'Helicopter parenting' may lead to burnout for kids, new study

Photo: iStock
Photo: iStock 

If you suspect you're guilty of helicopter parenting, you might want to loosen the reigns a little. It could mean the difference between burnout and healthy processing of stress.

A new study of 400 university students by Florida State University has revealed that parent micro-managing can result in burnout in early adulthood and also make for a difficult transition from school to the outside world.

"Helicopter parenting is a style of parenting in which parents excessively monitor their children and often remove obstacles from their paths, instead of helping them develop the skills to handle the inevitable difficulties of life," writes Bill Wellock from FSU.

Published in the Journal of Child and Family Studies, the researchers examined how helicopter parenting can affect a person's young adulthood.

What was discovered is that helicopter-style parenting hinders crucial development around emotion and behaviour self-regulation. If young adults lack these skills when they enter the workforce, they are much more prone to burnout.

Students aged 18 to 29 were asked about their upbringings and how they felt about school. They were asked to rank statements about parenting and their current university experiences according to how accurate they thought they were.

The statements included, "I think my father/mother is too overly involved in my life," "I wish I had more self-discipline" and "I feel emotionally drained from my studies."

The researchers focused on issues around helicopter parenting and found burnout occurred more when the overparenting came from the father.

It's an effect that researchers say leads to negative emotions and attitudes around learning, invoking "helpless, hopeless, and resentful" feelings.


"Burnout is a response to ongoing stress that is important, because it saps the student's energy, reduces their productivity, and leaves them with a diminished sense of accomplishment," said Professor Frank Fincham, an FSU Eminent Scholar and director of the FSU Family Institute.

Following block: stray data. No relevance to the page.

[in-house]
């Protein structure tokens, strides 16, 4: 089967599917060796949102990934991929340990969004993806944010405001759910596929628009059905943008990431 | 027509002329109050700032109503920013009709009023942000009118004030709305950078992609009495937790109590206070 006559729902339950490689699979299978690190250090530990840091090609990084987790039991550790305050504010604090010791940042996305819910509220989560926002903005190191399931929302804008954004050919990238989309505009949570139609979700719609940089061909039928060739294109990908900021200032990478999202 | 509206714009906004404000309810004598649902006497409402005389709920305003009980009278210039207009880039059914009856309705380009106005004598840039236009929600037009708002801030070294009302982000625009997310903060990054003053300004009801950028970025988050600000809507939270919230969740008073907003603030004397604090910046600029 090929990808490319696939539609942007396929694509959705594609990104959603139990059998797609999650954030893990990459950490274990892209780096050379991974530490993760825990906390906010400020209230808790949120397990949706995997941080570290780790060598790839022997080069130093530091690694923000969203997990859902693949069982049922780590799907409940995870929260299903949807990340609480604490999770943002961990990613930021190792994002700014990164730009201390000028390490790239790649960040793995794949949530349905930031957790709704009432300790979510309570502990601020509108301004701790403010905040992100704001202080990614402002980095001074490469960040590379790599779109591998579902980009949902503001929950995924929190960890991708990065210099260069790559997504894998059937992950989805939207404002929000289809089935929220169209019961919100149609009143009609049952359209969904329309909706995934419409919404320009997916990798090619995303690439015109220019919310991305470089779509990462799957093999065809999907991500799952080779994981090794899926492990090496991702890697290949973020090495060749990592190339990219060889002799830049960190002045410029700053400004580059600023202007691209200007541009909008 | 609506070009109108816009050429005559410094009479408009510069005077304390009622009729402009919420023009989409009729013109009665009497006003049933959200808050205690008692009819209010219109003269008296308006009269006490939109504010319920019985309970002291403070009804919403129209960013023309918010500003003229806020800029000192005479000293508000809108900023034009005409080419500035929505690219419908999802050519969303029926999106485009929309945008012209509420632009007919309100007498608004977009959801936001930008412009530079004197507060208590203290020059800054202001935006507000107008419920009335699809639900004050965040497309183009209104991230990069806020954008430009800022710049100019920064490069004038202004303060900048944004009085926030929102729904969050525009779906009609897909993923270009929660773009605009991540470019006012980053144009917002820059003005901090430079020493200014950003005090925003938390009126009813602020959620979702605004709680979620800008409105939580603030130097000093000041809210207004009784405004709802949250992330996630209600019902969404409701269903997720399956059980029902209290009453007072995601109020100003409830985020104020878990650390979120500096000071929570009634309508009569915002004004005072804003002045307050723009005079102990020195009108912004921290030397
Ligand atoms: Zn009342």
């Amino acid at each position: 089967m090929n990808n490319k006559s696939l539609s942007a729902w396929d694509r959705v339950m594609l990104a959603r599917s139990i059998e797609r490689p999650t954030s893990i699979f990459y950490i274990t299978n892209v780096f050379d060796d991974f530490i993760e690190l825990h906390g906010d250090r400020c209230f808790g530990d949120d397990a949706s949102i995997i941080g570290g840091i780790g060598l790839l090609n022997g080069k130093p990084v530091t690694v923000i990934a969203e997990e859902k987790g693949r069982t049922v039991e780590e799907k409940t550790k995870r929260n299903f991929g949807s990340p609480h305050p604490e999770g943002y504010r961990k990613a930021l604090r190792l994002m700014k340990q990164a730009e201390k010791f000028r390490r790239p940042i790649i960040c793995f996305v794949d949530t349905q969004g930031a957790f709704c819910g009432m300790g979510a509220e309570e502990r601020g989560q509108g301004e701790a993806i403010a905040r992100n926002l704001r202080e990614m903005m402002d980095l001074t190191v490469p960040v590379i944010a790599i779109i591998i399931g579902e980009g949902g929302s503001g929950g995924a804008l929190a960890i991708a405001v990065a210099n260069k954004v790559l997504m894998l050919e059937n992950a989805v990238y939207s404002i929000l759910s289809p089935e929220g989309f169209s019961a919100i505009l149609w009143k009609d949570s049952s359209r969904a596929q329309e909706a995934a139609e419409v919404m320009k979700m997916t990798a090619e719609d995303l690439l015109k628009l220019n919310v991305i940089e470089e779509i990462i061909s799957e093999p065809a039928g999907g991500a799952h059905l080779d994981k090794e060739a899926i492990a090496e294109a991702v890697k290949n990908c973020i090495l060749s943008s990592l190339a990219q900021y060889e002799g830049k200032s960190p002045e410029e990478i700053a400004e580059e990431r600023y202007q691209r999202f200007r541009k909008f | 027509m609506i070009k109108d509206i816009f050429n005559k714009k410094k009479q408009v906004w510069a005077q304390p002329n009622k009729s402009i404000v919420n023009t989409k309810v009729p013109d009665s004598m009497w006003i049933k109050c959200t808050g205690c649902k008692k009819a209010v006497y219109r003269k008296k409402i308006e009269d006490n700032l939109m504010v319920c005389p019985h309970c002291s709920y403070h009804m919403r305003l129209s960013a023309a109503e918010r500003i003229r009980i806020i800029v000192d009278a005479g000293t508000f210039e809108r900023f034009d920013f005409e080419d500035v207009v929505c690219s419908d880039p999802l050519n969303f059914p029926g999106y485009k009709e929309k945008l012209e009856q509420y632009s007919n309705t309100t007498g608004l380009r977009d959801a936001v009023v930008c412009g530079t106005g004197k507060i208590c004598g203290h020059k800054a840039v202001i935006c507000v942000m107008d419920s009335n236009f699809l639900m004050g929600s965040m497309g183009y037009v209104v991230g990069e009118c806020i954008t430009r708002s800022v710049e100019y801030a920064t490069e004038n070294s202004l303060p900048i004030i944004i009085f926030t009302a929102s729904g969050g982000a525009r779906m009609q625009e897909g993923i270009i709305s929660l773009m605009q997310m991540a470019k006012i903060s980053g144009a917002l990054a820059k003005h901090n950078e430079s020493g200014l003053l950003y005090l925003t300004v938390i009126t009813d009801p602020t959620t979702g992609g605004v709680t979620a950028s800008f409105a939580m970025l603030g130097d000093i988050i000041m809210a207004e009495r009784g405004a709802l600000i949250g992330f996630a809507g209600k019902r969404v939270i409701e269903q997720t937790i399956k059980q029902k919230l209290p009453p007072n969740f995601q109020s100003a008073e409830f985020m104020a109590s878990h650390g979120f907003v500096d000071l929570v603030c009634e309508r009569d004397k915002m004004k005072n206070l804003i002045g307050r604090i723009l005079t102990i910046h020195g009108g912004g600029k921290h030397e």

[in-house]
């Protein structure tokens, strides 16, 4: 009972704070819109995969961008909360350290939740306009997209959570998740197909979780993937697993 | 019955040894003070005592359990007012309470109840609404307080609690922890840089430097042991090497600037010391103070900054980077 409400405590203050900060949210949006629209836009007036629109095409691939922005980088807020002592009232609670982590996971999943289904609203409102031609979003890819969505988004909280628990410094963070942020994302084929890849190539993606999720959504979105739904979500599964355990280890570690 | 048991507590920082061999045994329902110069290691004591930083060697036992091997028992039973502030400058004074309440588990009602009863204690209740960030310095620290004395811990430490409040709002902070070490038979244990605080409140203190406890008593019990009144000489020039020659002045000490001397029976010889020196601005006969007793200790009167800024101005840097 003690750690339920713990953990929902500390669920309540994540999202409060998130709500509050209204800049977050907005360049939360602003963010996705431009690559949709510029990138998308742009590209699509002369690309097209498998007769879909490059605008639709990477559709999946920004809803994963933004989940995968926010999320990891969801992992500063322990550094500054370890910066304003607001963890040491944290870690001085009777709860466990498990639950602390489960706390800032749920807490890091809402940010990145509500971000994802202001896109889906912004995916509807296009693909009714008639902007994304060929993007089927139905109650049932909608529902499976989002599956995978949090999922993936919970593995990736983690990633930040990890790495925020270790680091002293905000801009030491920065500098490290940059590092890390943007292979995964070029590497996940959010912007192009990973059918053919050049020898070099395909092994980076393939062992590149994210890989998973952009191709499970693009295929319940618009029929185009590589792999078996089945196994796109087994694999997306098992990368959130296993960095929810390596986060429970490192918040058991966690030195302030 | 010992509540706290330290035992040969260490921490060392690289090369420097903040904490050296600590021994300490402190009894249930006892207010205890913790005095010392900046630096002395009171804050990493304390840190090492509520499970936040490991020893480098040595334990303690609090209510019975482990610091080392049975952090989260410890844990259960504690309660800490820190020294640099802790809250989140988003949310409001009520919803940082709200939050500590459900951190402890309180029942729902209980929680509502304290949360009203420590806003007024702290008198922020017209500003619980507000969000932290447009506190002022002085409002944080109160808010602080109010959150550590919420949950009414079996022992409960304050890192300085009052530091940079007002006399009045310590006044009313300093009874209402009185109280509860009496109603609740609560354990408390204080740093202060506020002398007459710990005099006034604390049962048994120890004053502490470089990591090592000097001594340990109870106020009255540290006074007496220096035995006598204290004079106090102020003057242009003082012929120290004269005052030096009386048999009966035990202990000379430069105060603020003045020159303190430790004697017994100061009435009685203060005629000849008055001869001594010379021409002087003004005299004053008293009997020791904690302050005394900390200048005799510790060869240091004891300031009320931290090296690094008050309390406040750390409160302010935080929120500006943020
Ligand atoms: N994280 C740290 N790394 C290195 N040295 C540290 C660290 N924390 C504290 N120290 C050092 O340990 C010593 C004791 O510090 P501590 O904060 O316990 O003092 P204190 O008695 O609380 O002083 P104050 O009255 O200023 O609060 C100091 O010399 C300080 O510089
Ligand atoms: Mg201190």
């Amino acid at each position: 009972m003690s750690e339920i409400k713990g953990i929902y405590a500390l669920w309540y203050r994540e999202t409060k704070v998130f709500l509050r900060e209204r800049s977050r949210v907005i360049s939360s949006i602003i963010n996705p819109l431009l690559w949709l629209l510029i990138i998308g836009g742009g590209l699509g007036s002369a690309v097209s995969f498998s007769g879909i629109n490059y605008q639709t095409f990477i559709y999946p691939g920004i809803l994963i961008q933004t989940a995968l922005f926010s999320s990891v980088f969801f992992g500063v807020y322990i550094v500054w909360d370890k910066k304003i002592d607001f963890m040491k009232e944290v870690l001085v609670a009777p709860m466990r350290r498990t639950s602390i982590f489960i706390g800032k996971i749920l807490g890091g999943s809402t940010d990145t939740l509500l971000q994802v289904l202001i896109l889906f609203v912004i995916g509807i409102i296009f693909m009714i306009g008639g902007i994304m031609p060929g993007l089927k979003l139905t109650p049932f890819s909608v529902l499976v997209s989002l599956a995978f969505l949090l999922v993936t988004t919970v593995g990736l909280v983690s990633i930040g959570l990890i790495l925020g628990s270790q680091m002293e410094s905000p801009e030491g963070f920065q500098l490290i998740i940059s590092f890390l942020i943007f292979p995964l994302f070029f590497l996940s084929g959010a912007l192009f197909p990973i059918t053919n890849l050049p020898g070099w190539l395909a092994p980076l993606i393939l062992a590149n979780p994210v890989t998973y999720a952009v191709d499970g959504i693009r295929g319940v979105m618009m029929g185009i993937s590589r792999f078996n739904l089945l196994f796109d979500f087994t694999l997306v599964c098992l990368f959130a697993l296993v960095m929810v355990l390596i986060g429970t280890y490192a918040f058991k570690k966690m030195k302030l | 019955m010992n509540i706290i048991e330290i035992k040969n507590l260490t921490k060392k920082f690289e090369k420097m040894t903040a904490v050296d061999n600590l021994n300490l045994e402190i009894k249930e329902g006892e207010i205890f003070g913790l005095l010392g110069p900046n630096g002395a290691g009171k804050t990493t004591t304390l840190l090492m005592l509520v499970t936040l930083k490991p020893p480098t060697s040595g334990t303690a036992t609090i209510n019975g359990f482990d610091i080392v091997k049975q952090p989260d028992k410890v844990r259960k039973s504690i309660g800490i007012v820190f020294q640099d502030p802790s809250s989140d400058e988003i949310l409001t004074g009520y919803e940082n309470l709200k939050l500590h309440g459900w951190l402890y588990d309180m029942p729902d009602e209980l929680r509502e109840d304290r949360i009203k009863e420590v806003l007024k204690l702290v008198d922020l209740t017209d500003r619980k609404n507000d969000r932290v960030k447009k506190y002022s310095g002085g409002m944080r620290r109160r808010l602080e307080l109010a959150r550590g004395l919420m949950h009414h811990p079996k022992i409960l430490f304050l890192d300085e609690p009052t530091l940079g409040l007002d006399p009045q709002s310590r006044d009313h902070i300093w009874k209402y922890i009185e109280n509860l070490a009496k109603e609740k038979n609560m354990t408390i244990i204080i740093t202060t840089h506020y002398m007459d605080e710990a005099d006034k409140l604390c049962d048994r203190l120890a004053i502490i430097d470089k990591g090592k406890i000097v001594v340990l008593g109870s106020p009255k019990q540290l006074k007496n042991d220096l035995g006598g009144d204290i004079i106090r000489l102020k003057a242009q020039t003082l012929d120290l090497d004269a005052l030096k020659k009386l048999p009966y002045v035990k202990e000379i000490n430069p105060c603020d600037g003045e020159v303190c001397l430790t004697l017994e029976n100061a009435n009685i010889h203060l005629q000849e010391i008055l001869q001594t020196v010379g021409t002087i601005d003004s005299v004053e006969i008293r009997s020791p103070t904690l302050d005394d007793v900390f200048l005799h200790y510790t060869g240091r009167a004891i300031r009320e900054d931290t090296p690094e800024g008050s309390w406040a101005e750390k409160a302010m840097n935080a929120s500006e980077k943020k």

"They feel increasingly helpless, hopeless, and resentful, exerting less effort on their studies, which leads to lower grades. In some cases, students end up dropping out of [university]," he added.

Hayley Love, study author told CNBC Make It that micro-managed kids lack "self control skills."

"Helicopter parenting signals to kids that their parents will make all major life decisions for them, including planning for their future and monitoring their performance. Over time, kids will feel like everything they do is for their parents, so they lose any personal motivation to succeed," writes Cory Steig.

The best thing parents can do is "provide plenty of autonomy and independence to help facilitate healthy development," Love says.

"Guiding kids to develop self-control skills not only allows them to flourish as adults, but also can help mitigate the effects of burnout," she adds.

"If you think you're behaving in a way that's counter-productive, take a moment and reflect," says study co-author Ross May.

"We talk about mindfulness a lot. We've seen that mindfulness helps for outcomes. Take a second, reflect on what's happening, understand your surroundings, know the context and then evaluate your behaviour."